Cafe Society

Danny Wang wants to pair beer with Asian cuisine

Asia Like It

Danny Wang likes beer. A computer scientist by trade, he started crafting ales at home a couple of years ago, fascinated by the mathematical and chemical processes that characterize brewing. Turns out he was pretty good at it, too. The deeper he went into homebrewing — he eventually joined Foam on the Range, a Colorado homebrewers' association — the more convinced he became that he should open his own brewery. And this summer, he will.

After plans to rezone his garage into a beer-making operation fell through, Wang pieced together enough financing to acquire an old warehouse near I-70 and Peoria Street, which will be the home of Caution: Brewing Company. There, drawing from his Taiwanese roots and using Odell Brewing's old five-barrel system, he'll brew beers that match Asian cuisine. While he cites beers like Asahi as inspiration, Danny promises that his brews will have their own unique flavor. "Asian food goes well with lighter beers, so we'll begin there," he says. "But there are a lot of styles and a lot of possibilities." A lot of marketing possibilities, too, since there are few domestic breweries making Asian styles of beer — and there are plenty of Asian restaurants at which to sell them.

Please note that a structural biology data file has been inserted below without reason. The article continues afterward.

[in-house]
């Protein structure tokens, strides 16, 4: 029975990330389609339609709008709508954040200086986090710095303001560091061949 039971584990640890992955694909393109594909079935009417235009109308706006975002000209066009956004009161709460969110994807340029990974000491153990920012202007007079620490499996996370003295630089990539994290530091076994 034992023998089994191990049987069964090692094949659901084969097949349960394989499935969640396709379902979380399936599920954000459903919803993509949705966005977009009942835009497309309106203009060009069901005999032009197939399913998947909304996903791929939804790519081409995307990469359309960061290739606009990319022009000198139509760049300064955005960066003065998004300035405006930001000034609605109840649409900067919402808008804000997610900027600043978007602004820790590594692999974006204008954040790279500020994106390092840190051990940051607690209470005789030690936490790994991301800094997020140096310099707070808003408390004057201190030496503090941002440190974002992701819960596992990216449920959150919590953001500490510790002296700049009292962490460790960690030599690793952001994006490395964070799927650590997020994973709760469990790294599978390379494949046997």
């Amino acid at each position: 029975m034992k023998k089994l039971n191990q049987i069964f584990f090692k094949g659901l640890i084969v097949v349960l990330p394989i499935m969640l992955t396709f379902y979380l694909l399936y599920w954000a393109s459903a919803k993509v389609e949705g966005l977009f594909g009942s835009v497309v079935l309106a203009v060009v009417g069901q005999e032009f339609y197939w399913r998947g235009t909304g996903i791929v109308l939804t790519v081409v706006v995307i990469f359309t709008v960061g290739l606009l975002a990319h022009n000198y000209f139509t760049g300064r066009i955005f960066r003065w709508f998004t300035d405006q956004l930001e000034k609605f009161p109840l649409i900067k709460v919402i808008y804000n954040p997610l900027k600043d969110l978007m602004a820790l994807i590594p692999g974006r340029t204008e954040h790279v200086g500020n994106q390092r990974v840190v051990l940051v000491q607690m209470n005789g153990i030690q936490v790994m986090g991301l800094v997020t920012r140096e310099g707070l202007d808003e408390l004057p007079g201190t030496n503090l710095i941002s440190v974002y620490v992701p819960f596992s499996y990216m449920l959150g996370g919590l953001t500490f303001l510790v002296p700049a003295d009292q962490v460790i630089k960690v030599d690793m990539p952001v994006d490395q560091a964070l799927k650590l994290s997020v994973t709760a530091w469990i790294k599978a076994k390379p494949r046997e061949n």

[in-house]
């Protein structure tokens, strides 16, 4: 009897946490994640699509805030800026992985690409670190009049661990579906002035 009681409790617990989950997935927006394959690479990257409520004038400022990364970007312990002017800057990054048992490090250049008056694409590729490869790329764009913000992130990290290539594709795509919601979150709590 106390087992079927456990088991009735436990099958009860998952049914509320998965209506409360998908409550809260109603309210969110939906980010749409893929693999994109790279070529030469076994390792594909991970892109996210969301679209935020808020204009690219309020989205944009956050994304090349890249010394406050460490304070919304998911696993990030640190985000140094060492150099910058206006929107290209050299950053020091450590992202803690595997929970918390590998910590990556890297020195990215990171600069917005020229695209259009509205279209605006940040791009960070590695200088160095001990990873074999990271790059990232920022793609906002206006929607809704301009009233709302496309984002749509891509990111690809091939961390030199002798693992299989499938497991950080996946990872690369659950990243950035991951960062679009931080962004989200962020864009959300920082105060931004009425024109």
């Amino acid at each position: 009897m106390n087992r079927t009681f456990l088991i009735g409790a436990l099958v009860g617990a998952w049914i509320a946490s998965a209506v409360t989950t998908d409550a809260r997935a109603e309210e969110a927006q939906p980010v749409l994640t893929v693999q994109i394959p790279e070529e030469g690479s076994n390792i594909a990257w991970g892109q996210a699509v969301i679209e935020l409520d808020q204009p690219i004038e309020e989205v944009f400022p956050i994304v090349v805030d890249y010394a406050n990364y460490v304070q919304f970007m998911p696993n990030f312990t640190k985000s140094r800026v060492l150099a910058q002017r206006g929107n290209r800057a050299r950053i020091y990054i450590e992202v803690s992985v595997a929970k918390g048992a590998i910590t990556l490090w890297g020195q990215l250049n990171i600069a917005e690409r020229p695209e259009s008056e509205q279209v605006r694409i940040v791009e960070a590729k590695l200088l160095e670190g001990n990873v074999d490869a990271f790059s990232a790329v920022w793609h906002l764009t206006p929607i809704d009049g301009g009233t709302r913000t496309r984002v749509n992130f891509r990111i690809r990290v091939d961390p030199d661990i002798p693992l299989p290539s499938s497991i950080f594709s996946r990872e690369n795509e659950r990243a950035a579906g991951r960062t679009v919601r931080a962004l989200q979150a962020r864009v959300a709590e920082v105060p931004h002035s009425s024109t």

Lao Wang Noodle House, for example. Danny's parents, Tse-Ming and Chung-Ming Wang, have done without a liquor license for ten years at Lao Wang, but they now plan to go through the application process so that they can serve alcohol — especially Lao Wang Lager, which Danny will brew exclusively for them, using the same spices his parents use in the kitchen, along with anything else he comes up with.

To get them that lager, though, Danny — the sole owner of Caution (aided by his girlfriend, Betina Fey) must first acquire his Trade and Tax Bureau permit. "It's a duct-tape and nuts-and-bolts operation," he says. "But we're optimistic that we'll get the permits by the end of the summer." At that point, he'll start rolling out kegs to restaurants; he also wants to create a small line of hand-bottled bombers to sell in liquor stores. And one day, he hopes to open some sort of tap room.

In the meantime, Lao Wang Noodle House should start pouring Lao Wang Lager this October.

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Laura Shunk was Westword's restaurant critic from 2010 to 2012; she's also been food editor at the Village Voice and a dining columnist in Beijing. Her toughest assignment had her drinking ten martinis and eating ten Caesar salads over the course of 48 hours. She still drinks martinis, but remains lukewarm on Caesar salads.
Contact: Laura Shunk